Getting Past Hawkers

Or, How To Keep Advertising From Running Your Life

One of the articles in What Is Enough? (IC#26)
Originally published in Summer 1990 on page 40
Copyright (c)1990, 1997 by Context Institute


Advertising doesn’t have to rule our minds. It may not be possible to escape from it entirely, but as Vernon Huffman describes below, the volume knob on the hawker is usually well within our control. This article is excerpted from Huffman’s work-in-progress, a book entitled
Getting Past Clunkers, Crappers, and Hawkers to a Simpler Life. You can contact him at PO Box 304, Langley, WA 98260.

I’m sure this kind of thing happens all the time. In the drug store, out of the corner of my eye, I see a display for a new design of toothbrushes. Remembering that my friend had recommended the new brush, I grab one on my way to the checkout. I don’t really need it, but Madelyn says its great. No time for price analysis.

Two days later, Madelyn happened to be in my kitchen as I emerged from the bathroom, where I had just used the over-rated toothbrush.

"I don’t see why you think these brushes are so great," I told her.

"What brushes?"

"These new-design things you were going on about."

She had no idea what I was talking about. She’d never even heard of the things, much less used them. And although I could imagine her praising the brush, I couldn’t say when or where she’d said it. Fearing my friend would decide I’d slipped a gear, I dropped the subject.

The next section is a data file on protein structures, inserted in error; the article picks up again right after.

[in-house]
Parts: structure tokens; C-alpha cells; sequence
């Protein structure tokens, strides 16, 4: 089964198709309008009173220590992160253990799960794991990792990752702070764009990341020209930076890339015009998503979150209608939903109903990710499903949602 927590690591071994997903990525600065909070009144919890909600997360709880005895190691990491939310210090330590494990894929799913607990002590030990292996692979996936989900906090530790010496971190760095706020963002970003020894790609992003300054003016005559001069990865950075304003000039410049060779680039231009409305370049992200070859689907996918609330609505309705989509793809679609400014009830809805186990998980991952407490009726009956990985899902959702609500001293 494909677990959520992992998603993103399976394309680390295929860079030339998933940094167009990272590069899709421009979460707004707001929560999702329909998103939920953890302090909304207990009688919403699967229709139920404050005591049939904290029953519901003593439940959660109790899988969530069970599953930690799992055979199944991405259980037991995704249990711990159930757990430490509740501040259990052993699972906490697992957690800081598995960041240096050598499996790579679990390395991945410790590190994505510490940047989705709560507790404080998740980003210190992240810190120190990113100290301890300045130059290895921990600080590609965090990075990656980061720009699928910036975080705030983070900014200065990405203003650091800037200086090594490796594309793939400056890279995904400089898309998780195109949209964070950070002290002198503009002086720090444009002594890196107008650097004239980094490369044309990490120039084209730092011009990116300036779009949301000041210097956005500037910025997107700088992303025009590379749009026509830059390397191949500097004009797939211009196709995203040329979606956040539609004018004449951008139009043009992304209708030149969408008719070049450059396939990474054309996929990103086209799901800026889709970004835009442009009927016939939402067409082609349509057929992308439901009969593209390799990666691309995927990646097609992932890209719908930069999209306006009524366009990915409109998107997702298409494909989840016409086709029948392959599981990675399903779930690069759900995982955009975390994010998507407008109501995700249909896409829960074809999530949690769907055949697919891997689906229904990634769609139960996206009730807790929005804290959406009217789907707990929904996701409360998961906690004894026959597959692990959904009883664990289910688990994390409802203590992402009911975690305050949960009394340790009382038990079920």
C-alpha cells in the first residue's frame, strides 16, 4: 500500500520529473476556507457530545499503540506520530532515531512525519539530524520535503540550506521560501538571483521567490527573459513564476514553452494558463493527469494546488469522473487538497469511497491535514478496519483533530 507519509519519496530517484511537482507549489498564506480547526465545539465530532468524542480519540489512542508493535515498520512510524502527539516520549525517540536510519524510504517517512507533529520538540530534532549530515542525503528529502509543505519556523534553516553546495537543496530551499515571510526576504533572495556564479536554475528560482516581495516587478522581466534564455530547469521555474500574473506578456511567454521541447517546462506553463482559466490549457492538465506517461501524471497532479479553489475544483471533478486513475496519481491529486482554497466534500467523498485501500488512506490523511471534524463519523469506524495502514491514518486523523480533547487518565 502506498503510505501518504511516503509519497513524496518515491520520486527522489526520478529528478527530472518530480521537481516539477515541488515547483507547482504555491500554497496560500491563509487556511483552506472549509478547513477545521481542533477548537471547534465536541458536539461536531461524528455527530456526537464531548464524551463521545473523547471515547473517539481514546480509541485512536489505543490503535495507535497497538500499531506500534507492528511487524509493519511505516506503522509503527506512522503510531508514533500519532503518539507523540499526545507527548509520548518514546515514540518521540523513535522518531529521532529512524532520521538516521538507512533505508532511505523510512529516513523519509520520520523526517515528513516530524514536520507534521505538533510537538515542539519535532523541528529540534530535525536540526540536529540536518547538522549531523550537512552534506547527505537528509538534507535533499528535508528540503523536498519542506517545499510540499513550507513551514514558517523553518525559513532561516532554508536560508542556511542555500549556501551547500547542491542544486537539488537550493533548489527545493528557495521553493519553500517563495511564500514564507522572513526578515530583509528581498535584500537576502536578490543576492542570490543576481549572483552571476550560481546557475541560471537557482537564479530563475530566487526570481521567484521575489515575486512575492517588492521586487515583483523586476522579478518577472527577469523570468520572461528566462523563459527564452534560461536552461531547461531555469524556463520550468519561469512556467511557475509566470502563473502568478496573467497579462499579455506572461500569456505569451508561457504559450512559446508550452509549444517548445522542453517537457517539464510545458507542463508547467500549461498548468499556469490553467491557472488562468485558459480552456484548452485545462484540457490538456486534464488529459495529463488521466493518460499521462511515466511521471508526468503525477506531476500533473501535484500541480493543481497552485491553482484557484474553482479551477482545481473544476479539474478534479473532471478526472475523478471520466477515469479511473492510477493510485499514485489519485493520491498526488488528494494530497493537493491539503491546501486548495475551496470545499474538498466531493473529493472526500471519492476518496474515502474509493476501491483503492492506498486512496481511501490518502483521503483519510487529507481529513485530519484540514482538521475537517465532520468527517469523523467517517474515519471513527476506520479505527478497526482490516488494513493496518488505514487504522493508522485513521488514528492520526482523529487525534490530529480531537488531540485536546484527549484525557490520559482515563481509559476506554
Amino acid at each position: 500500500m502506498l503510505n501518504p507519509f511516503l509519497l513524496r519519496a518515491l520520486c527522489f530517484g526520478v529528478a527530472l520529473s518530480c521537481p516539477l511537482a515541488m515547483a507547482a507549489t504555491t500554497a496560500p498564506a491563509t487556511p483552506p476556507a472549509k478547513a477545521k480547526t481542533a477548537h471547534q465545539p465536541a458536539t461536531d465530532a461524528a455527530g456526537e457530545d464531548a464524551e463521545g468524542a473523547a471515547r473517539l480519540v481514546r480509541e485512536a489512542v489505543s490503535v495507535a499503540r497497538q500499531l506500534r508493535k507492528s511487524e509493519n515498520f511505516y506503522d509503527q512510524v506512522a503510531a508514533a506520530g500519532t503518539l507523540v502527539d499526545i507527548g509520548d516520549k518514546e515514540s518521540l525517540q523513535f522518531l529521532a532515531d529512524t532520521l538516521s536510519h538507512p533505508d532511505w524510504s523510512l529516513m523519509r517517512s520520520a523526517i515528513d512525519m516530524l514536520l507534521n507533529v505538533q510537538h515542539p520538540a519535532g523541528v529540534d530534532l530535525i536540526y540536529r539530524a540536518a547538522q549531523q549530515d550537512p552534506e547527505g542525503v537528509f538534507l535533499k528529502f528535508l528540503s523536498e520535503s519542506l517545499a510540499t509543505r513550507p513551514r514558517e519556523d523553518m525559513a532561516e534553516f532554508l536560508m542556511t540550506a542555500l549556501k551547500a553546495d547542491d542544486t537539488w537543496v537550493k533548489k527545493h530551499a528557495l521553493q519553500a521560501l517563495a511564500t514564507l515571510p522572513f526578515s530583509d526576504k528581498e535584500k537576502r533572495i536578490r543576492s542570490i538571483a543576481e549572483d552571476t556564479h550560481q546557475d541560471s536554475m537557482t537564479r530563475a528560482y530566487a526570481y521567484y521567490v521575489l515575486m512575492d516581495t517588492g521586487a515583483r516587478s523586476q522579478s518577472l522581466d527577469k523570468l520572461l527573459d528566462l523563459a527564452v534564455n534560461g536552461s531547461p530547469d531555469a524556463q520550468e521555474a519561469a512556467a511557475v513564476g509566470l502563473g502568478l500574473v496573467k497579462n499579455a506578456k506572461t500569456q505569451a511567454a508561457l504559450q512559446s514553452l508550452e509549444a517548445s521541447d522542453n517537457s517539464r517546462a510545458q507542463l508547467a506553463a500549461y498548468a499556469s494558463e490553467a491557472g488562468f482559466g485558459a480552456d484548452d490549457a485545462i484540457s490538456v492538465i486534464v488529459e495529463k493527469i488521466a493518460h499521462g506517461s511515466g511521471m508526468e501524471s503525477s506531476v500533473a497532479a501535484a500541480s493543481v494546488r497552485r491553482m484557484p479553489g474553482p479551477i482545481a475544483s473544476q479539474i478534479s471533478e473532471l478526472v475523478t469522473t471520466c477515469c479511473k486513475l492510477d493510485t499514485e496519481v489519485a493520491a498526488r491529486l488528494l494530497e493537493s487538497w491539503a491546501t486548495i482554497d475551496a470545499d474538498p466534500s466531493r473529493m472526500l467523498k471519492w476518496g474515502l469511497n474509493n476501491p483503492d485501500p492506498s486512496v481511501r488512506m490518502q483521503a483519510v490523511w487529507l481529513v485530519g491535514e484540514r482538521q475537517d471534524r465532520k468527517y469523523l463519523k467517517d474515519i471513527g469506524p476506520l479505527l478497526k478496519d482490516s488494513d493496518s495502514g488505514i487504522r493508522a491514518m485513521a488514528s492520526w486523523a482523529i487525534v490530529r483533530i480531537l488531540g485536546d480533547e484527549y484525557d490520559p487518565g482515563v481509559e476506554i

The mystery was resolved that very night. It startled me awake. It was Madelyn’s voice … no, it was somebody’s voice, extolling the virtues of that stupid toothbrush. And it was coming from my bedside radio. At the time, I was in the habit of falling asleep to the radio’s snooze function.

This episode was part of my slow realization of my personal vulnerability to advertising. It sparked me to study advertising techniques, and to devise a plan to get around those techniques and take control of my own consumption.

Most of us like to believe that ads don’t affect us. I now know that they do affect me, even though I’ve been working to overcome them for years. In spite of myself, Camel cigarette ads draw me – there’s something I like about the pack, the persona of the product.

But while we may have different brand loyalties, the one thing North Americans have in common is consumption. No other culture has ever sucked stuff down at the rate we do. From junk food to cosmetics to cars and houses, we use up ten times our share of the world’s dwindling resources.

I’m sure there’s a connection between this extraordinary consumption and the over $100 BILLION spent here each year by advertisers. Businesses wouldn’t throw all that money away if ads didn’t work. Advertising is minutely researched for its impact on the bottom line (see Eric Clark’s The Want Makers, Viking Penguin, 1988). And television has been absorbing an increasing portion of this growing industry: in 1987, TV sold $23,900,000,000 in ads in the U.S.

Television is particularly insidious because it lulls us into a state of non-thinking. We’ve all seen it: the zombie stare-down with the one-eyed monster. In this state we’re very suggestible. Reason falls away as psychologically sophisticated advertising offers to fill our deepest needs when we buy product X.

Children are especially vulnerable to television’s type of suggestion, because they don’t function logically and aren’t yet skeptical of commercial interests. Another vulnerable group are the tired, late-night viewers. Not surprisingly, these two groups are targeted with the most ads per hour.